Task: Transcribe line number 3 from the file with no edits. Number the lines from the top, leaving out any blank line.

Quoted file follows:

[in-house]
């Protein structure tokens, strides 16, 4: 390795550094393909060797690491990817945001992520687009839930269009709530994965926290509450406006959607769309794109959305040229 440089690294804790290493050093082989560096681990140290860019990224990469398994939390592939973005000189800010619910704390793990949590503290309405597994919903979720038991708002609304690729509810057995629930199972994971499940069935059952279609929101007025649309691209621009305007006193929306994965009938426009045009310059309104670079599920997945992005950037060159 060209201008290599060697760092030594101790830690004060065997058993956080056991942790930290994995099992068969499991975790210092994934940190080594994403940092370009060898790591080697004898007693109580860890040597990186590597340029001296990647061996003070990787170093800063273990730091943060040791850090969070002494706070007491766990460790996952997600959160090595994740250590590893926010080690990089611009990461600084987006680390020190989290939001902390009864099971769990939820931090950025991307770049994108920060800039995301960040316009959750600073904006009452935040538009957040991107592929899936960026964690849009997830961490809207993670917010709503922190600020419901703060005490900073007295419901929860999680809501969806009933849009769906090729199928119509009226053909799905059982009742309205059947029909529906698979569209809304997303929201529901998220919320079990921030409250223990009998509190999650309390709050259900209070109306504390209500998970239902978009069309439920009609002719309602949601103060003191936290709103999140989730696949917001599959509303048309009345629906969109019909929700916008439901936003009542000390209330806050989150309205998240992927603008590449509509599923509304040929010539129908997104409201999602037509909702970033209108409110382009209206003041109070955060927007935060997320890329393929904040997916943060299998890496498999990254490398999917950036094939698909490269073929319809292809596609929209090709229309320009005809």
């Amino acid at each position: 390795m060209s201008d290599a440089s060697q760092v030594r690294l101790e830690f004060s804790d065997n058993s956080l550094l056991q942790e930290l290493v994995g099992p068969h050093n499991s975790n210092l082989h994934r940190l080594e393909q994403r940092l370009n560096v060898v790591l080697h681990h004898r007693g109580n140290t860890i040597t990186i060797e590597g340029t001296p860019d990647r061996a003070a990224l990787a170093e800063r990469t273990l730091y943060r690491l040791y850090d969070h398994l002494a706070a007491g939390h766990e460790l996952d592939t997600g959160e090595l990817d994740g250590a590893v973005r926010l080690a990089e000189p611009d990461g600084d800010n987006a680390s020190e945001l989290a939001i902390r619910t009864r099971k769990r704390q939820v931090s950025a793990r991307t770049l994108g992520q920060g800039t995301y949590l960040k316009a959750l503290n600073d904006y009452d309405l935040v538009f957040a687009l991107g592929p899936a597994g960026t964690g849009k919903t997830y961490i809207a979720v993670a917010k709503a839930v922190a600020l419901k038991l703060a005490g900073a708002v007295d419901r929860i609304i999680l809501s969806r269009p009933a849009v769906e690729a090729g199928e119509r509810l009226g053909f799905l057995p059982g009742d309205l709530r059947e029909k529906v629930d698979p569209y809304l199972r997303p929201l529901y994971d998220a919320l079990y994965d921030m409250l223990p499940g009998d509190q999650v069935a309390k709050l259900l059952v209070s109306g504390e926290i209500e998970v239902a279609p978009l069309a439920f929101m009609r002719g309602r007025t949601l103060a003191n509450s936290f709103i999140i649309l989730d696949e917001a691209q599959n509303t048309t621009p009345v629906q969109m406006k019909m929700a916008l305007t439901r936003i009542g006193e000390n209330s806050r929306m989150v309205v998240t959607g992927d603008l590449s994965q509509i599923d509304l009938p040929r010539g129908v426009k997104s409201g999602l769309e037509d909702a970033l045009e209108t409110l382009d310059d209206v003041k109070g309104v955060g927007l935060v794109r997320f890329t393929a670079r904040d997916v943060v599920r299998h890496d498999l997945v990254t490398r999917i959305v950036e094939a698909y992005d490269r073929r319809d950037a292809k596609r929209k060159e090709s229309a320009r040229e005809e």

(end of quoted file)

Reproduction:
């Amino acid at each position: 390795m060209s201008d290599a440089s060697q760092v030594r690294l101790e830690f004060s804790d065997n058993s956080l550094l056991q942790e930290l290493v994995g099992p068969h050093n499991s975790n210092l082989h994934r940190l080594e393909q994403r940092l370009n560096v060898v790591l080697h681990h004898r007693g109580n140290t860890i040597t990186i060797e590597g340029t001296p860019d990647r061996a003070a990224l990787a170093e800063r990469t273990l730091y943060r690491l040791y850090d969070h398994l002494a706070a007491g939390h766990e460790l996952d592939t997600g959160e090595l990817d994740g250590a590893v973005r926010l080690a990089e000189p611009d990461g600084d800010n987006a680390s020190e945001l989290a939001i902390r619910t009864r099971k769990r704390q939820v931090s950025a793990r991307t770049l994108g992520q920060g800039t995301y949590l960040k316009a959750l503290n600073d904006y009452d309405l935040v538009f957040a687009l991107g592929p899936a597994g960026t964690g849009k919903t997830y961490i809207a979720v993670a917010k709503a839930v922190a600020l419901k038991l703060a005490g900073a708002v007295d419901r929860i609304i999680l809501s969806r269009p009933a849009v769906e690729a090729g199928e119509r509810l009226g053909f799905l057995p059982g009742d309205l709530r059947e029909k529906v629930d698979p569209y809304l199972r997303p929201l529901y994971d998220a919320l079990y994965d921030m409250l223990p499940g009998d509190q999650v069935a309390k709050l259900l059952v209070s109306g504390e926290i209500e998970v239902a279609p978009l069309a439920f929101m009609r002719g309602r007025t949601l103060a003191n509450s936290f709103i999140i649309l989730d696949e917001a691209q599959n509303t048309t621009p009345v629906q969109m406006k019909m929700a916008l305007t439901r936003i009542g006193e000390n209330s806050r929306m989150v309205v998240t959607g992927d603008l590449s994965q509509i599923d509304l009938p040929r010539g129908v426009k997104s409201g999602l769309e037509d909702a970033l045009e209108t409110l382009d310059d209206v003041k109070g309104v955060g927007l935060v794109r997320f890329t393929a670079r904040d997916v943060v599920r299998h890496d498999l997945v990254t490398r999917i959305v950036e094939a698909y992005d490269r073929r319809d950037a292809k596609r929209k060159e090709s229309a320009r040229e005809e």